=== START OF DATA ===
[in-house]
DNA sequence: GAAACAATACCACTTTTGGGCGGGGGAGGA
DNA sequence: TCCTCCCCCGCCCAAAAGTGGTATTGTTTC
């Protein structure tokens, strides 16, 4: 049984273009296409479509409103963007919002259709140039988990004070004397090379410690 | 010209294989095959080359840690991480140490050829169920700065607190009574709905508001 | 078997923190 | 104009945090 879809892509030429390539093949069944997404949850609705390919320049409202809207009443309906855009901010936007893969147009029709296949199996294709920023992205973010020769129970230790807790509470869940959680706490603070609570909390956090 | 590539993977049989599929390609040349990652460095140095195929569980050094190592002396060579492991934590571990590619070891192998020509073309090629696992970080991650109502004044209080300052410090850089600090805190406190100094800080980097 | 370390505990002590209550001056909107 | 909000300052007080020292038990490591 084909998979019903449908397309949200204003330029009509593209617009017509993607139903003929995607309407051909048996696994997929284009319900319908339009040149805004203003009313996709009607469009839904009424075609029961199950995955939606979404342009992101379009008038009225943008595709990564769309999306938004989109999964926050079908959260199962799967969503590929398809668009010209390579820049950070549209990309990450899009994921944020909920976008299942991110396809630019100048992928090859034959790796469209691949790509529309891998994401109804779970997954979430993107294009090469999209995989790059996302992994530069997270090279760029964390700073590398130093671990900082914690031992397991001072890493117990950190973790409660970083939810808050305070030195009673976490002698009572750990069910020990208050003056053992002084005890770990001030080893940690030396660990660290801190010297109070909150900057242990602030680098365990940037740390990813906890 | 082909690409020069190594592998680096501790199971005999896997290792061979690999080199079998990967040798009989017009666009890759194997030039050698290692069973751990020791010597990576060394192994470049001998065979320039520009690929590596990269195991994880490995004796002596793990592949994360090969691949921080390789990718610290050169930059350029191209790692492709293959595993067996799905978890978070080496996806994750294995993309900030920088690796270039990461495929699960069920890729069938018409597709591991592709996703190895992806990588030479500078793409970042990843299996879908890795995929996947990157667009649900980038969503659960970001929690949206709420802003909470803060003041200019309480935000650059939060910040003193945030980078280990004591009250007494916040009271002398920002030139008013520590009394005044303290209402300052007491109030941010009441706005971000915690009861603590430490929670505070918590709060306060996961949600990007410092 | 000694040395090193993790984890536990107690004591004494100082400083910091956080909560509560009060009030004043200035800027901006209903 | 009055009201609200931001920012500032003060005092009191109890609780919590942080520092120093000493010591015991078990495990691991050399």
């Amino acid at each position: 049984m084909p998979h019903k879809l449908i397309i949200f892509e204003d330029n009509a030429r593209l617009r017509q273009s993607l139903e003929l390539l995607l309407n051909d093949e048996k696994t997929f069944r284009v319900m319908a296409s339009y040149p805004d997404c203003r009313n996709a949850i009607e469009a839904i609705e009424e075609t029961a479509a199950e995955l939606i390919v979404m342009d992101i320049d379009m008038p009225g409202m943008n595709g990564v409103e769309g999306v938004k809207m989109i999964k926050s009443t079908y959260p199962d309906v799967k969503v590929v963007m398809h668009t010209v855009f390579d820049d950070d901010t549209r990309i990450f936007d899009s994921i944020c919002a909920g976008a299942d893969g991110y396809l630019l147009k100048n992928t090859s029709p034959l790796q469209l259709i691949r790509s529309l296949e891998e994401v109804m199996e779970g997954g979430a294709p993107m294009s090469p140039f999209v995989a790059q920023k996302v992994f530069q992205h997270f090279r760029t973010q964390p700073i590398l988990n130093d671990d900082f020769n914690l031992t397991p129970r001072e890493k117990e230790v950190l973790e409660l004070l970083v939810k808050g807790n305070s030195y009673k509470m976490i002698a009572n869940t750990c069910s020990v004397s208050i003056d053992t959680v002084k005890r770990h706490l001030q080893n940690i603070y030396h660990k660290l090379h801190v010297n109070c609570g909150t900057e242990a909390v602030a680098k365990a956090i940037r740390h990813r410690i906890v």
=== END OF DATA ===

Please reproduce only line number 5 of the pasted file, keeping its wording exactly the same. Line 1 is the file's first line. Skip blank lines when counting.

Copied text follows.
């Amino acid at each position: 049984m084909p998979h019903k879809l449908i397309i949200f892509e204003d330029n009509a030429r593209l617009r017509q273009s993607l139903e003929l390539l995607l309407n051909d093949e048996k696994t997929f069944r284009v319900m319908a296409s339009y040149p805004d997404c203003r009313n996709a949850i009607e469009a839904i609705e009424e075609t029961a479509a199950e995955l939606i390919v979404m342009d992101i320049d379009m008038p009225g409202m943008n595709g990564v409103e769309g999306v938004k809207m989109i999964k926050s009443t079908y959260p199962d309906v799967k969503v590929v963007m398809h668009t010209v855009f390579d820049d950070d901010t549209r990309i990450f936007d899009s994921i944020c919002a909920g976008a299942d893969g991110y396809l630019l147009k100048n992928t090859s029709p034959l790796q469209l259709i691949r790509s529309l296949e891998e994401v109804m199996e779970g997954g979430a294709p993107m294009s090469p140039f999209v995989a790059q920023k996302v992994f530069q992205h997270f090279r760029t973010q964390p700073i590398l988990n130093d671990d900082f020769n914690l031992t397991p129970r001072e890493k117990e230790v950190l973790e409660l004070l970083v939810k808050g807790n305070s030195y009673k509470m976490i002698a009572n869940t750990c069910s020990v004397s208050i003056d053992t959680v002084k005890r770990h706490l001030q080893n940690i603070y030396h660990k660290l090379h801190v010297n109070c609570g909150t900057e242990a909390v602030a680098k365990a956090i940037r740390h990813r410690i906890v």